Twenty-nine U.S. Christian leaders believe that religion can be a force for peace in the midst of the long-standing conflict between Israelis and Palestinians.

They issued a public letter at the end of August to President Obama in which they confessed to having “no illusions” about how difficult is the task to end decades of strife.


Organized by Churches for Middle East Peace, Protestant, Catholic and Orthodox leaders wrote to Obama, “We fully support your goal of ending the occupation that began in 1967 and achieving a just, lasting and comprehensive peace with a viable Palestinian state living side by side with Israel in peace and security.”


They said sharply: “The U.S. will need to empower both sides to take risks for peace and when necessary to make proposals to bridge remaining differences. The United States must be clear that actions or words by either side in the coming year that undermine confidence in the negotiations, incite disrespect or prejudge the outcome of final status issues will not be tolerated.”


Signatories pledged “to maintain and expand our dialogue on this issue with American Jewish and Palestinian communities.”


Among the signers were leaders of four Baptist organizations. One was David Goatley, executive secretary-treasurer of Lott Carey Baptist Foreign Mission Convention.


In addition to his concern about “the violence, misery and suffering of people in the Middle East,” Goatley told in an email that “a safe and stable Middle East is also important for our Palestinian Christian sisters and brothers who are caught in the larger political struggles.”


Another Baptist signatory, Roy Medley, general secretary of American Baptist Churches USA, noted that the Middle East conflict adversely affects everyone.


“Because the theology of Christian Zionism has contributed to this conflict, it is important that those within the Christian faith, especially evangelicals who do not share that theology, speak of their support for a peace process that strongly supports both the right of Israel to exist and the right of the Palestinian people to a homeland,” said Medley in an email to “The tragic irony of the conflict is that two peoples who know deeply the loss of homeland have failed to reach a compromise that honors the need and the right of both to a secure future.”


One of the four Catholic signatories was Howard Hubbard, bishop of Albany, N.Y., and U.S. Conference of Catholic Bishops’ Committee on International Justice and Peace.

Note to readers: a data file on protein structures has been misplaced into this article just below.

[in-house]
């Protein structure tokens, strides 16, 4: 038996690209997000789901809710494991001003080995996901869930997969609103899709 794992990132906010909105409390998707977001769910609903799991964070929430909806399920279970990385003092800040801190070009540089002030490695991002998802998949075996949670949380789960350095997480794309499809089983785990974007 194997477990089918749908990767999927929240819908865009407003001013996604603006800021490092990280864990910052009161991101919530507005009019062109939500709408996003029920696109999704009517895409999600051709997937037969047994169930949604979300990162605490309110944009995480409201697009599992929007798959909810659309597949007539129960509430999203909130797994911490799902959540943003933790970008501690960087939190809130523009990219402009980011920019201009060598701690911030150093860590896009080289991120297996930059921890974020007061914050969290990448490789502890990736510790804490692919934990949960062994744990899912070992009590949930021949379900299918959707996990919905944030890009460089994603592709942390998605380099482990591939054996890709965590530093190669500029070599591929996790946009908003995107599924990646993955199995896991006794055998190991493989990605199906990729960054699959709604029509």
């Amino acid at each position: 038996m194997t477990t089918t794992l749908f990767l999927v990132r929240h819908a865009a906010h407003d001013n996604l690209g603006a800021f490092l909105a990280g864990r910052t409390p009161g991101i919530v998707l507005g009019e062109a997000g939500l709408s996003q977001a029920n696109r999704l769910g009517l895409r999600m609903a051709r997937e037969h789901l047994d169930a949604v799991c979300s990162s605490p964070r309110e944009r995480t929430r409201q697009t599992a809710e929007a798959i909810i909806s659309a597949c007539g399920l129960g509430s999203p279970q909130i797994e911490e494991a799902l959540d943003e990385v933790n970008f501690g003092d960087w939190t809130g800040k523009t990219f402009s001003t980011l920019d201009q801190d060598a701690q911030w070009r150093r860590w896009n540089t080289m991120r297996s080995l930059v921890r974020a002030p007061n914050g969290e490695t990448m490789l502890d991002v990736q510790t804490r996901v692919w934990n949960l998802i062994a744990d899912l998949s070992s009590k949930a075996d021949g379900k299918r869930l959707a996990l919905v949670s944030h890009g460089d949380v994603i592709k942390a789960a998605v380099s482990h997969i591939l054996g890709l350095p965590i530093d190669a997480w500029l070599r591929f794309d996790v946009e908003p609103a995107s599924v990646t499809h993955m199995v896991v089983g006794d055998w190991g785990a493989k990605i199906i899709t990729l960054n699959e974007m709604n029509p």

“This conflict continues to undermine the social, economic and spiritual fabric of the lives of all persons in the region, including Christians who have lived in the Holy Land since the earliest days of our faith,” said Hubbard, according to Catholic News Service. “With majorities of both Israelis and Palestinians supporting a durable peace, it is incumbent on their political leaders and our own to do everything possible to help bring about a just peace.”


Mark Hanson, presiding bishop of the Evangelical Lutheran Church in America, said, “My high expectation that direct negotiations will produce a lasting and just peace for Israelis and Palestinians, including resolution of final status issues, is born out of many conversations with those who live in hopeful anticipation of this outcome.”


These signatories underscored the importance of prayer and praying for the president.


Indeed, praying for those in authority and pursuing what makes for peace are biblically mandated duties. Yet these moral imperatives are all too often cast aside by U.S. Christians who reject Obama, regurgitate the myth that Christianity is at war with Islam and recite texts to place a divine hedge around Israel that dismisses the rights of Palestinians.


No wonder some think that religion is the problem in the Middle East, the place where the “eye for an eye” ethic seems to flourish.


Yet thankfully some goodwill U.S. Christian leaders know that the children of God are the peacemakers. Like the angels at the birth of Jesus, they, too, say, “On earth, peace.”


Robert Parham is executive editor of and executive director of its parent organization, the Baptist Center for Ethics. A shorter version of this editorial appeared Tuesday on the Washington Post’s “On Faith” Web page.

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